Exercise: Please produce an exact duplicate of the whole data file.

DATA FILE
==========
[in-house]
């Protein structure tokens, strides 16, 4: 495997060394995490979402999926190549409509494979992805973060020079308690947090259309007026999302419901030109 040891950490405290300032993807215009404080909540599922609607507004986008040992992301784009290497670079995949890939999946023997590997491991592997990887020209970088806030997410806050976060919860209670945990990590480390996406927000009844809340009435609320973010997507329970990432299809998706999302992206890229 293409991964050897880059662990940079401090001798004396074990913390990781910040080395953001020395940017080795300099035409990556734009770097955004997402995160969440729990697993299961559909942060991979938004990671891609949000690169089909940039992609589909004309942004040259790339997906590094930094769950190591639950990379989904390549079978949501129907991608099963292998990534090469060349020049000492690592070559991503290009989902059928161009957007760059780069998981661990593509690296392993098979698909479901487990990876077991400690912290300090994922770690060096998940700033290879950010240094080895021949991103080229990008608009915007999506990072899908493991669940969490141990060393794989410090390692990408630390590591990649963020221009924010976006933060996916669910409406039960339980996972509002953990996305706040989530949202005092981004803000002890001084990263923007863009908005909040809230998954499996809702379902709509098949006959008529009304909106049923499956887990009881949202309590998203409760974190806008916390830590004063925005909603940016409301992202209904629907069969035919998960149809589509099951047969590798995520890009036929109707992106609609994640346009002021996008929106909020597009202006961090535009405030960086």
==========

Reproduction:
[in-house]
């Protein structure tokens, strides 16, 4: 495997060394995490979402999926190549409509494979992805973060020079308690947090259309007026999302419901030109 040891950490405290300032993807215009404080909540599922609607507004986008040992992301784009290497670079995949890939999946023997590997491991592997990887020209970088806030997410806050976060919860209670945990990590480390996406927000009844809340009435609320973010997507329970990432299809998706999302992206890229 293409991964050897880059662990940079401090001798004396074990913390990781910040080395953001020395940017080795300099035409990556734009770097955004997402995160969440729990697993299961559909942060991979938004990671891609949000690169089909940039992609589909004309942004040259790339997906590094930094769950190591639950990379989904390549079978949501129907991608099963292998990534090469060349020049000492690592070559991503290009989902059928161009957007760059780069998981661990593509690296392993098979698909479901487990990876077991400690912290300090994922770690060096998940700033290879950010240094080895021949991103080229990008608009915007999506990072899908493991669940969490141990060393794989410090390692990408630390590591990649963020221009924010976006933060996916669910409406039960339980996972509002953990996305706040989530949202005092981004803000002890001084990263923007863009908005909040809230998954499996809702379902709509098949006959008529009304909106049923499956887990009881949202309590998203409760974190806008916390830590004063925005909603940016409301992202209904629907069969035919998960149809589509099951047969590798995520890009036929109707992106609609994640346009002021996008929106909020597009202006961090535009405030960086």